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Best Record Sleeves: June

Crème Organization, Rhythm Section International, Mister Saturday Night and Live At Robert Johnson were among the labels that caught our eye in June. 

Having been responsible for this column from the very off over two years ago, it seems fair to state that contenders for the monthly rundown fall roughly into two categories. At one end of the scale there are records with a central striking image that immediately catches your eye, but are largely simplistic in terms of design, and at the other there are those records pregnant with detail and design that you really need to pay attention to in order to appreciate fully. There was one truly striking example of the former this month in the shape of Crème Organization’s double pack of TX Connect material, which brandished yet another mind-bendingly good illustration from Mehdi Rouchiche, but otherwise there was an abundance of records rich in multi-faceted visual detail to soak up and admire.

If your grasp of Mister Saturday Night extends beyond the records they’ve released since the label was founded some two years ago, you’ll be familiar with the splendid illustrations that adorn the flyers for their Saturday and Sunday parties in and around New York City. Therefore it was a very nice touch that Brothers & Sisters – the newly released compilation summary of their community – features several illustrations of MSN revellers penned by Anje Jager and HA LY, two artists whose work has previously featured on those aforementioned flyers. Taken as a whole, Brothers & Sisters is a very satisfying release to hold thanks to some understated design from the NIM agency, previously responsible for MSN poster design, and a smooth outer sleeve that manages to retain three slabs of vinyl without looking overstuffed.

Given that Justin Carter and Eamon Harkin are name-checked on the back of the debut release, it’s natural to assume that Mister Saturday Night’s focus on community has been an influence on Bradley Zero’s Rhythm Section parties and the newly launched label of the same name. Certainly the fact that local Peckham lad Al Dobson Jr is responsible for said release demonstrates that the label will fully reflect the ethos that has made the party such a hit. This sense of continuity between the party and label translates to the design of Rye Lane Vol. 1 too, with the record sleeve superbly incorporating the Rhythm Section logo as well as detailing their next dance down the pool hall.

The releases from Dark Entries have become increasingly aligned with our editorial tastes here at Juno Plus, and a big part of the label’s appeal has to do with presentation that riffs off the D.I.Y. nature of much of the music they reissue. Berlin-based designer Eloise Leigh is a regular contributor to the San Francisco label’s cause, adding little touches such as c90 shaped inserts to accompany the replicated artwork. It’s not clear why Leigh chose to tap into the conspiracy theory that aliens built the ancient Egyptian pyramids for the design that accompanied Sumerian Fleet’s album Just Pressure, but the execution is superb, especially the lurid green used on the de rigueur card insert.

Under the tutelage of art director Michael Satter, Live At Robert Johnson have cultivated a defined look that pairs bold colour with subtle typography and an overall composition that is reverent of a byegone era, yet still very much contemporary. San Laurentino’s latest 12″ for the label is a glowing example of just that, quite literally too, with the vivid orange tone used on the sleeve reminiscent of a fluorescent marker pen. In addition, the usage of an uncredited but rather dapper looking magician as the main sleeve image makes sense when you bear witness to the optical illusion of the 12″ centre label pattern in full spin.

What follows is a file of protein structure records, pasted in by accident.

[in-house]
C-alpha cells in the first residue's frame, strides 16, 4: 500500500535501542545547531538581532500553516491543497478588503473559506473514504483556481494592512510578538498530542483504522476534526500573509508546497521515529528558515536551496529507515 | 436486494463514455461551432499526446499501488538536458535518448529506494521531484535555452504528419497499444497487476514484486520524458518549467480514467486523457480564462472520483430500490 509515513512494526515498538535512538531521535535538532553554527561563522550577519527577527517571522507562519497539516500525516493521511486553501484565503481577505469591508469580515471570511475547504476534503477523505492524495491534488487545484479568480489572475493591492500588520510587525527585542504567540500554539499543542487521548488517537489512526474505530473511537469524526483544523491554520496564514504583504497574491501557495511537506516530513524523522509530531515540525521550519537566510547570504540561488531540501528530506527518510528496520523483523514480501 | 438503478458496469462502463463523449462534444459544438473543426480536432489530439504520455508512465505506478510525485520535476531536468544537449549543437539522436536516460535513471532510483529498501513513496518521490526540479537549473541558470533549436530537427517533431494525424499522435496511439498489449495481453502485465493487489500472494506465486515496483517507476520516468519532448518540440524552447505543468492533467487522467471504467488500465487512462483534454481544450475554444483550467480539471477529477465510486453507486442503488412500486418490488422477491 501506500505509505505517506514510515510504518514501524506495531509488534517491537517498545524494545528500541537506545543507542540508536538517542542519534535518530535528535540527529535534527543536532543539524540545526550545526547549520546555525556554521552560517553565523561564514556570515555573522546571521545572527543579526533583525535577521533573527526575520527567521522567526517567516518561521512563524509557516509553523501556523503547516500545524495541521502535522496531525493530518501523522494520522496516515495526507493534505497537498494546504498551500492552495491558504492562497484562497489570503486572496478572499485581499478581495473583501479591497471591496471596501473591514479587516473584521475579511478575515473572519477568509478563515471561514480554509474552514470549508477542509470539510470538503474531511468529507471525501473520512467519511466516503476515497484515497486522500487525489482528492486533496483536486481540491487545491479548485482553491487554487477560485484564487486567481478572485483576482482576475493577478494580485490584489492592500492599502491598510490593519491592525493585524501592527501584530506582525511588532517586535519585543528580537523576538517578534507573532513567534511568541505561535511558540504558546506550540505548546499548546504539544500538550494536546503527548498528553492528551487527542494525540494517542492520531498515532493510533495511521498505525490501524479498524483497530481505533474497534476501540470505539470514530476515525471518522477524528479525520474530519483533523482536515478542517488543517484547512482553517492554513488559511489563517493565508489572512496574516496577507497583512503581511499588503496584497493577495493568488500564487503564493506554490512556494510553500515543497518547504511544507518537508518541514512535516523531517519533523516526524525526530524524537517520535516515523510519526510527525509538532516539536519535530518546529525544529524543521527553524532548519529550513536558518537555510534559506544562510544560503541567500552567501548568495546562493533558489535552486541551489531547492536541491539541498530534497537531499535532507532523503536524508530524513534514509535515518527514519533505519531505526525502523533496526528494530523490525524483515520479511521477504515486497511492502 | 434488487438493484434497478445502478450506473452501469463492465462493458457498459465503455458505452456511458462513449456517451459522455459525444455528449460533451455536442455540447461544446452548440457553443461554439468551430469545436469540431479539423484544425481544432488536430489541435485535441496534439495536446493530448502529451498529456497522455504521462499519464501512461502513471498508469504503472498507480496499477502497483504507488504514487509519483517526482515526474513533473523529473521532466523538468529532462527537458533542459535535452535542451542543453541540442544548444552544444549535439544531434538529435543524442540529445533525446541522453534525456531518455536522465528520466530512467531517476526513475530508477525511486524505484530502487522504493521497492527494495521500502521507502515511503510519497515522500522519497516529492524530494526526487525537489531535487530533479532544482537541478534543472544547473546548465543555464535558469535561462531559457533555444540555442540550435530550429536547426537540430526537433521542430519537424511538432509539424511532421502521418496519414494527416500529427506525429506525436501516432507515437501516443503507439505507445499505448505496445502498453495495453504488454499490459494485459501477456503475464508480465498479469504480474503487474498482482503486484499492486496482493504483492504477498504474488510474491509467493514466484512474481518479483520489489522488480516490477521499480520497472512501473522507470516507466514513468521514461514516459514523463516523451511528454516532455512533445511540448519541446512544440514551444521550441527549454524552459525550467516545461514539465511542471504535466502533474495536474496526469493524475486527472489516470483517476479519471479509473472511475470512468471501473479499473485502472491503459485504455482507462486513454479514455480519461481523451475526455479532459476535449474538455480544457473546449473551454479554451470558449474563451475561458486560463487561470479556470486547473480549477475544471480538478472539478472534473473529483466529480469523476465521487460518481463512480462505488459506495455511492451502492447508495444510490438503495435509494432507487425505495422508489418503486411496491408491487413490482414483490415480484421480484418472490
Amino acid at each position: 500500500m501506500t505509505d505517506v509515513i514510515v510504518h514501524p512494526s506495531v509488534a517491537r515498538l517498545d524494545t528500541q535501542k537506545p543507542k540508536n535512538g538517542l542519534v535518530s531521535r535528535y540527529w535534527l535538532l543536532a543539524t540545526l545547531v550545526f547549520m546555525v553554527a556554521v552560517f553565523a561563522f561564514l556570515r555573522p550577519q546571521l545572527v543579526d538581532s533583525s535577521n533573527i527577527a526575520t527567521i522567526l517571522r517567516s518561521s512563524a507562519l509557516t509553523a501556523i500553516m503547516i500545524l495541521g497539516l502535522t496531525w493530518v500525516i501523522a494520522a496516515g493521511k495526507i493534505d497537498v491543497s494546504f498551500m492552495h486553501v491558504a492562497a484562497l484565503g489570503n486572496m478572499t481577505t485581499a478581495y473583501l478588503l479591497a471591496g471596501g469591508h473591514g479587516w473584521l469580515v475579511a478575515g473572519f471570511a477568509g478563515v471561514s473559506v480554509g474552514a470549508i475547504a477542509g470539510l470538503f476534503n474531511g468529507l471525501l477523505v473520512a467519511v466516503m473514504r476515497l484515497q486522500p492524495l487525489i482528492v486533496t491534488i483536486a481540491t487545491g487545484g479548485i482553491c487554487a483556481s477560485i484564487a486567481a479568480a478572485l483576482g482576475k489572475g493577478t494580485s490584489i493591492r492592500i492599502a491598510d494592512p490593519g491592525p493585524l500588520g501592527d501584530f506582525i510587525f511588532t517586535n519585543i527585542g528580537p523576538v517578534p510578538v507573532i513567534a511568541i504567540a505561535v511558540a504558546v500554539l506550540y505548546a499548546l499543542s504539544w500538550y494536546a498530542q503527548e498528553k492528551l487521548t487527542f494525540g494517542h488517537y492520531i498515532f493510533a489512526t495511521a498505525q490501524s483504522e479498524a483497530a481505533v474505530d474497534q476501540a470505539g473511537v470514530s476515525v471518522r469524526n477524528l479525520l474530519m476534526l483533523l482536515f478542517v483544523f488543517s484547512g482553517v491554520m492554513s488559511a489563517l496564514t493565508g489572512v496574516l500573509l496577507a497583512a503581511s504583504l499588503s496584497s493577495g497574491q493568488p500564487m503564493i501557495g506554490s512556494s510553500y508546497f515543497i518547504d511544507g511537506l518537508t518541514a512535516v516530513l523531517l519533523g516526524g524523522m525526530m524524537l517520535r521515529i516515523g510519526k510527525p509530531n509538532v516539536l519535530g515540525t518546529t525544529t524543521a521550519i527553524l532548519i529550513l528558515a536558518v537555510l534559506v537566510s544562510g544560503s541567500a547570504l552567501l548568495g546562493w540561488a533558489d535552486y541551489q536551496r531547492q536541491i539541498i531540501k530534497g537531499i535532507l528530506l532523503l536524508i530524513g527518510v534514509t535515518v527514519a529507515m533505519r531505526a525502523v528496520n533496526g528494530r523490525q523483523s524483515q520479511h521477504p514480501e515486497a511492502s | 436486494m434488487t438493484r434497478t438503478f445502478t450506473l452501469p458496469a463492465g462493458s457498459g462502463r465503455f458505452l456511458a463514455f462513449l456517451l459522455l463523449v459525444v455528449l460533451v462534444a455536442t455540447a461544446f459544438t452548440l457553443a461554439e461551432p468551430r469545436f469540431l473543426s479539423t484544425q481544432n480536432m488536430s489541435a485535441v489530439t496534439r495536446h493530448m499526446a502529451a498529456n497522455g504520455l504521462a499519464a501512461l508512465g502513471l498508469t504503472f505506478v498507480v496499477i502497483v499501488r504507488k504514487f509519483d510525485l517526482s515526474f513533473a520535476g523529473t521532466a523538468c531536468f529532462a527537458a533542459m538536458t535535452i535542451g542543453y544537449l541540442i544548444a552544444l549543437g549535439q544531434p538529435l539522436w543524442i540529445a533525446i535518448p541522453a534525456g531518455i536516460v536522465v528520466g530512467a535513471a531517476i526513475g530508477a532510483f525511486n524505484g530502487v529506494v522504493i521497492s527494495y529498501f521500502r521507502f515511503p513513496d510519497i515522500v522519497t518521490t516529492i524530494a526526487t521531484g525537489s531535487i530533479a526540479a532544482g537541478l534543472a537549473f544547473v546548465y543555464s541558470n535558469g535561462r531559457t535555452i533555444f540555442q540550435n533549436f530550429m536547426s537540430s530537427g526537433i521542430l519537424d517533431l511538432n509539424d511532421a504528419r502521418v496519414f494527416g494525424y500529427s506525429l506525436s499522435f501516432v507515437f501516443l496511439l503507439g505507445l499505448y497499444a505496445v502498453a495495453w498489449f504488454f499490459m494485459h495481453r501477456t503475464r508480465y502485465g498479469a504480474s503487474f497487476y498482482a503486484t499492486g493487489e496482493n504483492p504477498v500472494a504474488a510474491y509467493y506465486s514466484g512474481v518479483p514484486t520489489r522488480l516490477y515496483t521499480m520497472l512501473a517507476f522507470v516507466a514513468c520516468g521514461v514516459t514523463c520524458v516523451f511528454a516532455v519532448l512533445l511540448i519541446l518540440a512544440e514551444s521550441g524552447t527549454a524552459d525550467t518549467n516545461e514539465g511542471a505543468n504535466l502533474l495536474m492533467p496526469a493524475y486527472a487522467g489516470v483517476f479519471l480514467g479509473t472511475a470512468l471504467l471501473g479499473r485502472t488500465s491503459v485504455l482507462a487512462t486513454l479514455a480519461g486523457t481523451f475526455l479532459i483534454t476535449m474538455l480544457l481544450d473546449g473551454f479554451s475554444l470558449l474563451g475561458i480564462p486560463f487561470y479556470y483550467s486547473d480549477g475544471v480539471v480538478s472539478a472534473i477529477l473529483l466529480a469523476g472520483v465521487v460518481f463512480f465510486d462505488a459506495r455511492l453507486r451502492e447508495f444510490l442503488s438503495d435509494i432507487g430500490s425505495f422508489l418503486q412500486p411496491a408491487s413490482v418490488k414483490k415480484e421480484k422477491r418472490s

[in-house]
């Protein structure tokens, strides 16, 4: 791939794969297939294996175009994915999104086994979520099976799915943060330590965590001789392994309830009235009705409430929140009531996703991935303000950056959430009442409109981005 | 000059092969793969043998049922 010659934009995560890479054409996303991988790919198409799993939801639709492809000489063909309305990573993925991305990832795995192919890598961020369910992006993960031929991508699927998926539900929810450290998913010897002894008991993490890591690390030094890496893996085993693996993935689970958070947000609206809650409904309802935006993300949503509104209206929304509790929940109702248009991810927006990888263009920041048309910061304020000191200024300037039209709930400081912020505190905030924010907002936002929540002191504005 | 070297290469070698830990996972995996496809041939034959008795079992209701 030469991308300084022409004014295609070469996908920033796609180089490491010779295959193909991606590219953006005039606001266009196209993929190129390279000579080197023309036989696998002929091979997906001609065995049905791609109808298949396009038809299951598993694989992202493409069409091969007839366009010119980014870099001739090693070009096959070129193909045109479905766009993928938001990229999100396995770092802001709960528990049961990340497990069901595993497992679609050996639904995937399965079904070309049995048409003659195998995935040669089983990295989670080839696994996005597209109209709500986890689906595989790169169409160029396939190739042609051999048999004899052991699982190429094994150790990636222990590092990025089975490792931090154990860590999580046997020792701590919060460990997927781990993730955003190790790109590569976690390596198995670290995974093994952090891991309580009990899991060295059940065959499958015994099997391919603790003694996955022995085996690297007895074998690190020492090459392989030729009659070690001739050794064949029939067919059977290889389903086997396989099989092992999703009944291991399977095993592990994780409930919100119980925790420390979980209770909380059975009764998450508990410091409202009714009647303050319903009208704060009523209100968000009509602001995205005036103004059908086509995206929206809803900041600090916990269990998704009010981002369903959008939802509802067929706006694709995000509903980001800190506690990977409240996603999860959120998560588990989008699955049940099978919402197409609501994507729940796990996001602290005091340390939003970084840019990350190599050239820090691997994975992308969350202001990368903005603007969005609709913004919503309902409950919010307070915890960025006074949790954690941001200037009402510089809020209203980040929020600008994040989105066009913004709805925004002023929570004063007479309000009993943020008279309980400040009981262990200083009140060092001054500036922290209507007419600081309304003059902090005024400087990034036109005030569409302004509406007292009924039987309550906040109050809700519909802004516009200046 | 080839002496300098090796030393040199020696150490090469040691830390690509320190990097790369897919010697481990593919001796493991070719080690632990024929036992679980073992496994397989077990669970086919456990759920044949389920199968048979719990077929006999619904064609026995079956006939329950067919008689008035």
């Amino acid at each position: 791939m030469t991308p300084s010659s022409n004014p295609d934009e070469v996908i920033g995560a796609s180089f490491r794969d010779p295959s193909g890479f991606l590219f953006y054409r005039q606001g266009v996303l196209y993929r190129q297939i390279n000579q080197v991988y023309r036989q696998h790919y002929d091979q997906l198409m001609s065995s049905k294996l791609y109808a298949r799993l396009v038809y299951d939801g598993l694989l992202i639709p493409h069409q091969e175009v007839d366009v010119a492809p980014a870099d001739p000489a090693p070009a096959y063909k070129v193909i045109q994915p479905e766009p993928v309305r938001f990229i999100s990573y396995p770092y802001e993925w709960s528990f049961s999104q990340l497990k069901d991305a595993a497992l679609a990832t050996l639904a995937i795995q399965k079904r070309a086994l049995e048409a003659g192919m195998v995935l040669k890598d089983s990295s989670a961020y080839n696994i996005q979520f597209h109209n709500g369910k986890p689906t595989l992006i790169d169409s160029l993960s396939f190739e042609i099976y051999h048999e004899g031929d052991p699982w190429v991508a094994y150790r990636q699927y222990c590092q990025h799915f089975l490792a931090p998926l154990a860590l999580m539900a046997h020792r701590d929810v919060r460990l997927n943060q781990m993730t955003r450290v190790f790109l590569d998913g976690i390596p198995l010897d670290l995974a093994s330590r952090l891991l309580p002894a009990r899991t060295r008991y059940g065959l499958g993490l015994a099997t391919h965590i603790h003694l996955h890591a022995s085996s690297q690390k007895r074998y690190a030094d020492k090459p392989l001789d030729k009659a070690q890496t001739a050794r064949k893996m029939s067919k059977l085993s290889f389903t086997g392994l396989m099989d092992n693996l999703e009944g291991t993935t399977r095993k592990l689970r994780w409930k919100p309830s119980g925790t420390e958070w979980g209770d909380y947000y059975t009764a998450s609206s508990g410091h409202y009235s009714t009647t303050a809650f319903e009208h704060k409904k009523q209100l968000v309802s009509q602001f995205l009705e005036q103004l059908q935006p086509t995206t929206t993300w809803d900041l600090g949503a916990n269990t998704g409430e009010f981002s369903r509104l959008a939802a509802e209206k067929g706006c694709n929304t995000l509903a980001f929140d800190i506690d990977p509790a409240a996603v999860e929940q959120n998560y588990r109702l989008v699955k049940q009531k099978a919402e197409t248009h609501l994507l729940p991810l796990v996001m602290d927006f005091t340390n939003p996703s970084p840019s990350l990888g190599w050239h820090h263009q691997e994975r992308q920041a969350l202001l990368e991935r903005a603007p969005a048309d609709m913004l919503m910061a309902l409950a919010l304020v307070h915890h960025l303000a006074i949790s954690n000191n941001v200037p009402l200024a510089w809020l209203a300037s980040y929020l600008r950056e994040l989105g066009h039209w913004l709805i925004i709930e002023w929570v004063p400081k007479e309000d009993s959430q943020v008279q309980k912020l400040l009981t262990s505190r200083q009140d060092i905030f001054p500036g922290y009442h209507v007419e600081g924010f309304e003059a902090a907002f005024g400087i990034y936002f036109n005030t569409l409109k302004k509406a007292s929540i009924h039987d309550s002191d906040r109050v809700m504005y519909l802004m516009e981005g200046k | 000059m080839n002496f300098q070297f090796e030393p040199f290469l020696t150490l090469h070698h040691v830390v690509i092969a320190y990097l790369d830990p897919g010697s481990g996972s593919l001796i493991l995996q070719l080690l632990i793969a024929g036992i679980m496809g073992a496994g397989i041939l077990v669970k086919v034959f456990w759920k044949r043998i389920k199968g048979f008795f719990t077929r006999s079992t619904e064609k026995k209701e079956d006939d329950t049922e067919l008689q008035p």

As the Emotional empire has grown and expanded, Stuart Leath has called on the lesser known visual skills of Cage & Aviary’s Jamie Paton, with the London-based Scot largely responsible for the artistic direction of the [Emotional] Especial sister label. His design talents were also called on for Emotional Rescue’s most recent archival endeavour, the Yalla Yalla collection of Fatima And The Maluks curios that in a byegone age would have sold many a copy on the basis of artwork alone. On a similar note, the latest delve into the archives of Luc Marianni from French label DDD immediately caught the eye when Numeralogique: Between Light & Sound Waves 2 arrived in the Juno warehouse late last week thanks to some sumptuous sleeve design and art direction from Parisian Coline Malivel.

However, the one record that truly stood out above all the aforementioned releases was Arthur Boto Conley’s Music Workshop Presents 280913_1 / 280913_2, a double 12″ presentation from the Travel By Goods label run by Thomas Baldischwyler. Musically, this release consists of a series of live performances by Mark Fell, Joane Skyler, Some Truths and Miles Whittaker recorded last year at the closing party for Hot Knobbing, an installation from Baldischwyler at a Basel gallery space. The music is more than interesting enough on its own terms (with Whittaker’s contribution a highlight) but the release feels all the more special thanks to Baldischwyler’s additional design input with photographic prints of all four performing on the inner sleeves and an accompanying insert that features a discussion between the musicians on their reaction to the installation and their motivations behind their performances. Overall it really does set a high standard for releases of this nature.

Tony Poland

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